Undocumented immigrants are hitting the road, openly declaring their immigration status and calling for an end to anti-immigrant attacks—and they’re starting in the Arizona, home to anti-immigrant state law SB 1070.
This weekend Miguel Guerra, Natally Cruz, Leticia Ramirez and Isela Meraz begin their trip across the U.S. and end in Charlotte, North Carolina, just in time for the Democratic National Convention in September. All four activists are members of Puente, a Phoenix, Arizona-based human rights organization, and will be joined by dozens of others on the tour. They’re calling it the No Papers No Fear Ride for Justice.
“I’m getting on the bus because I’m tired of living in fear and knew I had to be part of making a change,” Ramirez said in a statement. “We’ll share with everyone what we’ve learned in Phoenix and get the immigrant community together across the country. If you see what happened to us knowing our rights, going in, and getting out of jail you can see that we’re safer when we’re organized. We hope that it will be a good impact and to educate people who don’t know our real lives.”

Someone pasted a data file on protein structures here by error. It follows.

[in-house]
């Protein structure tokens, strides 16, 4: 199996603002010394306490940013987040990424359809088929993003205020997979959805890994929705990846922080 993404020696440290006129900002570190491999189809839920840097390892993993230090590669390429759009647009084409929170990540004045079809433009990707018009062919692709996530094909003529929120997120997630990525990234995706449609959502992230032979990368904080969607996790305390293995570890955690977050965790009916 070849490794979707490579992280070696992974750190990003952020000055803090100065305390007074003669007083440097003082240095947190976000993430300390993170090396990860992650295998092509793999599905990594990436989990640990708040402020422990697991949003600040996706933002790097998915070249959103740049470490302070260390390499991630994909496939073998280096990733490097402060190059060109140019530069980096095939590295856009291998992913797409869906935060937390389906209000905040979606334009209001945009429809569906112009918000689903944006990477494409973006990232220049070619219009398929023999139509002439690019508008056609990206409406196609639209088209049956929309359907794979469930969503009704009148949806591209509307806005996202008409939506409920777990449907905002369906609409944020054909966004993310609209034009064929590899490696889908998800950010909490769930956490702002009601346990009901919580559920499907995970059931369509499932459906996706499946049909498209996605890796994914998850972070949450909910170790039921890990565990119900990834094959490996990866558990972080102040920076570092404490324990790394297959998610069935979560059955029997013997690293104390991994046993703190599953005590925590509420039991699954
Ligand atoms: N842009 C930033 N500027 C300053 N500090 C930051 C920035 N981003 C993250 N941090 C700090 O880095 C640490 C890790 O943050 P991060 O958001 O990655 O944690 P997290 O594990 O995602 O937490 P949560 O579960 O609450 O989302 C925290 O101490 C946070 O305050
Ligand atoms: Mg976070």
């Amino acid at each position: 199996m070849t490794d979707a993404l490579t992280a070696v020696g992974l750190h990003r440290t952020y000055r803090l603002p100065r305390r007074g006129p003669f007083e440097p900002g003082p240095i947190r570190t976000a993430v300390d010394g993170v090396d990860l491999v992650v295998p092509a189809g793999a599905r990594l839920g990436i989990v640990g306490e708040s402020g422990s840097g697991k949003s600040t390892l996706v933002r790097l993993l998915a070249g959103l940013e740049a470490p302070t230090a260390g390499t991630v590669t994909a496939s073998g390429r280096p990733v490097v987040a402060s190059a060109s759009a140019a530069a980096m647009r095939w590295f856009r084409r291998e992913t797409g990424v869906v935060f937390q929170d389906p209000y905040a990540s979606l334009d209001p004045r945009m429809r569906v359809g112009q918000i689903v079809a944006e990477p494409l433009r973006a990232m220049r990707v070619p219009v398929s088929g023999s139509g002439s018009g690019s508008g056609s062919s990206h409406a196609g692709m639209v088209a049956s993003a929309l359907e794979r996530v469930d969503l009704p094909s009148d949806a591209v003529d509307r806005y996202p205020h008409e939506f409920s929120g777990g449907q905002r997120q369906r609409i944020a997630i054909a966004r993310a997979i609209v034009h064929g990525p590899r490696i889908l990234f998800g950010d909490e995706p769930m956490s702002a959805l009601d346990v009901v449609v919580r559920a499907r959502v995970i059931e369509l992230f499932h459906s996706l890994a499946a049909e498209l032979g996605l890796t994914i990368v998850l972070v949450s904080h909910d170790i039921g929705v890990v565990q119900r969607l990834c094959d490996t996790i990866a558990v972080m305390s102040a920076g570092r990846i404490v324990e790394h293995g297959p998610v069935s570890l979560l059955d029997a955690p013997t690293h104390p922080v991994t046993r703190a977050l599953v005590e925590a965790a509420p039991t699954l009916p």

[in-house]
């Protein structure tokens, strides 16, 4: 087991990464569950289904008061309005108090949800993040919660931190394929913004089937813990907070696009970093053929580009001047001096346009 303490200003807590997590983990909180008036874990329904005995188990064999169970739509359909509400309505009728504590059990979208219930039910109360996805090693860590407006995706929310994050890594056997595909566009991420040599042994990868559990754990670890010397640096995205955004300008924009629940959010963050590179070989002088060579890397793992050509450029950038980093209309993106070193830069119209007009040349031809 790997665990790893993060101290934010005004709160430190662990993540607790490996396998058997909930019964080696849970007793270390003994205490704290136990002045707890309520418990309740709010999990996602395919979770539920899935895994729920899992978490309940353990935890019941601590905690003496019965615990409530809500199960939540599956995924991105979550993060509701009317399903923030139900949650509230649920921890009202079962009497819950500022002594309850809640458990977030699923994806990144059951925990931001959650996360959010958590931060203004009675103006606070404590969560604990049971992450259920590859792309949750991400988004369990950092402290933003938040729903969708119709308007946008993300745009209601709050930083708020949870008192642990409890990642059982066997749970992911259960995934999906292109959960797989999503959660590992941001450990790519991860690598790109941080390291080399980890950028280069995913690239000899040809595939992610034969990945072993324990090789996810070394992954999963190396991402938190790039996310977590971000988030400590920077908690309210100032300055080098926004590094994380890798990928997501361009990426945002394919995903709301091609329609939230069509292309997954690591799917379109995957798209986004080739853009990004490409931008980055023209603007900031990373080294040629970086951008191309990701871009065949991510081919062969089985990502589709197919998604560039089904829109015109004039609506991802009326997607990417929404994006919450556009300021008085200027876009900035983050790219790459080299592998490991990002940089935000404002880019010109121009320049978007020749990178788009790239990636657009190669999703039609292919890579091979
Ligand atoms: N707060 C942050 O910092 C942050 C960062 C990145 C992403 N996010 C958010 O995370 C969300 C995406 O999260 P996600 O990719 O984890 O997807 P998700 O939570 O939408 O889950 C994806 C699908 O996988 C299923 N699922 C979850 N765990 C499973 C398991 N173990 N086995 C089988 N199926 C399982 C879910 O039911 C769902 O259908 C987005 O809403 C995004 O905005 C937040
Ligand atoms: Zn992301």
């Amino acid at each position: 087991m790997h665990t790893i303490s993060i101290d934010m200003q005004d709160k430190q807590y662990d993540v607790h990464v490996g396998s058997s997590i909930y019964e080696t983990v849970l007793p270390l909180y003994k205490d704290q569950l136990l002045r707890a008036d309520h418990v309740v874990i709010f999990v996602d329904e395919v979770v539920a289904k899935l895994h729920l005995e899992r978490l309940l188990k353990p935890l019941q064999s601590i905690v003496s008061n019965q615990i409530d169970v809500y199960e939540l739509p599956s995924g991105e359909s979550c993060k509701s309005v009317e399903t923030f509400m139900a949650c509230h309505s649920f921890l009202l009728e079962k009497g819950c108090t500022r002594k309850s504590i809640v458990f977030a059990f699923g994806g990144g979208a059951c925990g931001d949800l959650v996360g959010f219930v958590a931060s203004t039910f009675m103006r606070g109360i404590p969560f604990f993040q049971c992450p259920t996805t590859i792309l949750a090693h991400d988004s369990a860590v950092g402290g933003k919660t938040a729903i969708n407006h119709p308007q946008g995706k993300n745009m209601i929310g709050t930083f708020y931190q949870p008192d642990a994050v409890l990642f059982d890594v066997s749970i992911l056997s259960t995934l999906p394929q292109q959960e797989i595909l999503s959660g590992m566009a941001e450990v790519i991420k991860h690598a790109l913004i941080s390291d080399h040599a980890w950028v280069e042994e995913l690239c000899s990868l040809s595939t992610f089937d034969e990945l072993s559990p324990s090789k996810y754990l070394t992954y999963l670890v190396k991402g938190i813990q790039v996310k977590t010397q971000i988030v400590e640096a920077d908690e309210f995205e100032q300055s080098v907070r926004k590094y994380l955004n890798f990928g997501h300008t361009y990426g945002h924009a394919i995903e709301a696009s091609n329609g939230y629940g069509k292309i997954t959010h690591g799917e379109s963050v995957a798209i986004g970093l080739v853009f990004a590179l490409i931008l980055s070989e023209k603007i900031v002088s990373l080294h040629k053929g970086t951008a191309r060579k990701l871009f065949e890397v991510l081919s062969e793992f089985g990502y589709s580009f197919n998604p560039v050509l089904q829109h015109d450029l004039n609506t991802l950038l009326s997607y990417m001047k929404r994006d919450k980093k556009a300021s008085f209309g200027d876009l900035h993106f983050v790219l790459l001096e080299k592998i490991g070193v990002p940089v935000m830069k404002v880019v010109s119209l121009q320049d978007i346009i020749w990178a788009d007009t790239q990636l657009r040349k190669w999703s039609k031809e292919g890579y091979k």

Ramirez and the three activists were released from jail earlier this week after declaring their status and taking over an intersection in Phoenix, Arizona outside Maricopa County Sheriff Joe Arpaio’s civil trial. Ramirez, Cruz, Meraz and Guerra were arrested. Guerra was placed into deportation proceedings. Because they are undocumented, such civil disobedience actions come with the risk of possible deportation.
They say that they don’t want to be cowed by fear any longer, and that their six-week tour across the U.S. will be their effort to encourage other undocumented immigrants to let go of their fear. “I was part of our civil disobedience because I want to open the eyes of my community and I want all of us to have the same courage I found to come out of the shadows and stop living in fear,” Ramirez said.